Types of Residential Air Conditioning Systems in Florida
Whether you are replacing an older AC system or deciding on options for a new home, it’s easy to be puzzled by all the cooling options available today. The certified Sarasota AC technicians at Custom Climate Systems can help you choose the system that is right for your home and needs in Sarasota or Manatee county.
More than 85% of Florida homes use a central air-conditioning system and that system accounts for 27% of the energy consumed in our state. A central air conditioner can be a split-system unit or a packaged unit.
Understanding The Parts Of An Air Conditioning System
- Evaporator: Cooling coils remove heat and humidity from the air by using refrigerant.
- Blower: This ‘fan’ circulates air over the evaporator, dispersing the chilled air. It is located inside in a closet or other hidden space.
- Condenser: Hot coils release the collected heat into the outside air.
- Compressor: A pump that moves refrigerant between the evaporator and the condenser to chill the indoor air, the compressor resides outside the home.
You will notice that the different types have all the same components but they are positioned or configured differently.
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Split Air Conditioning Systems (Typically a Heat Pump)
A split system is the most common type of central air conditioner found in Florida and the entire U.S. As the name implies, it consists of two major parts. Outside, a large metal cabinet contains the condenser and compressor. Inside, tucked in a cabinet, is a fan-and-coil system that removes heat and moisture from the air. Pipes that carry refrigerant connect the two. The refrigerant cools the air, dehumidifying it in the process; a blower circulates air through ducts throughout the house. A thermostat maintains the temperature at the setting you select.
Good to Know
- Split systems are easy to install – almost all the work is done outside your home.
- This type of AC is optimized for efficiency. It uses less energy and, as a result, its ongoing costs are lower than other choices.
Packaged AC Unit or Packaged System
Packaged systems are essentially a combination of everything all in one place. Only one cabinet contains the evaporator, condenser, blower and compressor. Usually located outdoors, the cabinet can be placed on a roof or on a concrete slab next to a house’s foundation. The packaged AC is connected to the indoor air supply and return ducts through a home’s exterior wall or roof. Packaged systems often include electric heating coils or a natural gas furnace for when heat is needed.
- This type of air conditioner is used to cool and heat homes as well as small commercial buildings.
- Packaged systems are a popular choice for homes with limited space, since they take up less room than split systems.
Mini-Split System or Ductless System
Like a basic split system, a mini-split AC system has two main components: an outdoor compressor/condenser and an indoor air-handling unit. A conduit, which houses the power cable, refrigerant tubing, suction tubing, and a condensate drain links the outdoor and indoor units. A mini-split AC system is most commonly used for retrofit add-ons to houses without and ductwork or multifamily housing. They can also be a good choice for room additions and small apartments, where extending or installing distribution ductwork (for a central air-conditioner) is not feasible.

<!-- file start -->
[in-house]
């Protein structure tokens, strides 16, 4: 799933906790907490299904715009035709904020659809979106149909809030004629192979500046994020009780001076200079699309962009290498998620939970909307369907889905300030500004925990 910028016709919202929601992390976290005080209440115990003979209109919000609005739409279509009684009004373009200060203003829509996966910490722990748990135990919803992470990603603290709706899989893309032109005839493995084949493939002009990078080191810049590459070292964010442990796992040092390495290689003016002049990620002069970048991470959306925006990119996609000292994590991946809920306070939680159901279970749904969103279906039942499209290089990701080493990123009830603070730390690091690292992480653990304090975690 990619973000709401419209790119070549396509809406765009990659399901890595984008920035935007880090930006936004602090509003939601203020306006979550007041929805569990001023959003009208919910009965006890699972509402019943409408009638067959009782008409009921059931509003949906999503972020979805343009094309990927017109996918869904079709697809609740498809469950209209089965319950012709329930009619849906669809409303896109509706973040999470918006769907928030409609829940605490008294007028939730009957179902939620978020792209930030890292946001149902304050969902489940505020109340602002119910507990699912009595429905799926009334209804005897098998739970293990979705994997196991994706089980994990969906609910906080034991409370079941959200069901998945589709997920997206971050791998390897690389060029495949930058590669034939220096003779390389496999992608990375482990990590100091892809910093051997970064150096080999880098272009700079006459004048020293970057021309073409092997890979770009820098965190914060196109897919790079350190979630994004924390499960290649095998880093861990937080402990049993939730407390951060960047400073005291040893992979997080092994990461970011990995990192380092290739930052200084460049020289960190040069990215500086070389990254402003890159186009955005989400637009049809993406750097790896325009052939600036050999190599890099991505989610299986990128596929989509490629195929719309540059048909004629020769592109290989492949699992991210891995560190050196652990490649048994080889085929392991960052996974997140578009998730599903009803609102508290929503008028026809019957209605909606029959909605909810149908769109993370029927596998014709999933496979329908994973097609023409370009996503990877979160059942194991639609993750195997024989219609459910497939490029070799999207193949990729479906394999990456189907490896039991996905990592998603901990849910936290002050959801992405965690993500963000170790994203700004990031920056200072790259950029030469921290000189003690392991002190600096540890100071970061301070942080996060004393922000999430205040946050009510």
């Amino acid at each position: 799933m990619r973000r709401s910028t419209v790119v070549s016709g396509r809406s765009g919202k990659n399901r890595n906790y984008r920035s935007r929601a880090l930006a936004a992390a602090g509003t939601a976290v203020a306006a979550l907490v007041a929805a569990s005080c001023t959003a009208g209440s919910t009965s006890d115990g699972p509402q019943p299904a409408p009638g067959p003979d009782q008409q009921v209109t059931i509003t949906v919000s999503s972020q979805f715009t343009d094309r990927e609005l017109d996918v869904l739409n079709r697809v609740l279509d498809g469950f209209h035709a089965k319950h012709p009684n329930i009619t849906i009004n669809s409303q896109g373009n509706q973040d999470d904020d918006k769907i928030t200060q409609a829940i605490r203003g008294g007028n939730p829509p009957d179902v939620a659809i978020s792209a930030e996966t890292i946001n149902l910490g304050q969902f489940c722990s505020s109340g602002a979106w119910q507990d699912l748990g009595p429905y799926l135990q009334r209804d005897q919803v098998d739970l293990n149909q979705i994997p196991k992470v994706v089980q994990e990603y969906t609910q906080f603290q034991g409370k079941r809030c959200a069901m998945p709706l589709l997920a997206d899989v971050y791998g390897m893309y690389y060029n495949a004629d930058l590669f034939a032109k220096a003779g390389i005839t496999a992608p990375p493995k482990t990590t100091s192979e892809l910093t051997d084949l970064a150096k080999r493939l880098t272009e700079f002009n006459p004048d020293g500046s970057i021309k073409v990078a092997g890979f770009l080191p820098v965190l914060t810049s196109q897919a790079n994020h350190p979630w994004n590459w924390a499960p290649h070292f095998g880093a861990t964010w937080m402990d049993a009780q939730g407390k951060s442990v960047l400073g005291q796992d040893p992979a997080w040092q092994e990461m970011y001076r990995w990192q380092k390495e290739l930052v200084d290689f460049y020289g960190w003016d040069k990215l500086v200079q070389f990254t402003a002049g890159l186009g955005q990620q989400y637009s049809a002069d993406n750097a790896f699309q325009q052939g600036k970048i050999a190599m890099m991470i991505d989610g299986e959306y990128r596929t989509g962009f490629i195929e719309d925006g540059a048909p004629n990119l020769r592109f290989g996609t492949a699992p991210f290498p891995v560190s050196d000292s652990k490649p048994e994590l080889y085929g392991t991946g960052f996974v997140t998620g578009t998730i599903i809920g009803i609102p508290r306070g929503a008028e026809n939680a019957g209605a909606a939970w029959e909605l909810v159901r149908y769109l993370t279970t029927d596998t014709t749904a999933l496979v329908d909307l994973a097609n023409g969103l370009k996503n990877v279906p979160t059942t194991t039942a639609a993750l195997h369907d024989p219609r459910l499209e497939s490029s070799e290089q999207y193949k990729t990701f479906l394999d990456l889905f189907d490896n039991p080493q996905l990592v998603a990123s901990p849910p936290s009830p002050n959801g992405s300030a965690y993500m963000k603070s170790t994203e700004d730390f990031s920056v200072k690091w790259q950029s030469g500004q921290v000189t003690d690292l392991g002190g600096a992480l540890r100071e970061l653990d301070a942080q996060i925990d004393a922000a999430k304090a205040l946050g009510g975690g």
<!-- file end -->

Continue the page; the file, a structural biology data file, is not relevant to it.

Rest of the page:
Good to Know
- Compared to other choices, mini-splits offer more flexibility in interior design options. The indoor air handlers can be suspended from a ceiling, mounted flush into a drop ceiling, or hung on a wall.
- Each indoor unit operates from its own control creating a more customized environment that allows for individual comfort preferences.
- Mini-Split systems rely on electronic circuit boards which sometimes fail. Be sure to choose one with a warranty that includes parts.
Room / Window Air Conditioners
Window air conditioners are markedly different than central ACs. They are single units that contain a condenser, evaporator, thermostat and fan. A window unit is designed to be wedged into a window frame so it can vent to the outside. A window AC is most effectively used to cool single rooms. While they cost only a fraction of what a central AC unit would cost, in Florida it will likely take a central AC system to cool an entire house.
Good to Know
- Proper sizing is key when using window ACs. If the unit is too small the room the space will not cool down, if it is too big for the area it is supposed to cool it will perform less efficiently and effectively than a properly sized-unit.
- Based on size alone, an air conditioner generally needs 20 Btu for each square foot of living space. Other important factors to consider when selecting an air conditioner are room height, local climate, shading, and window size.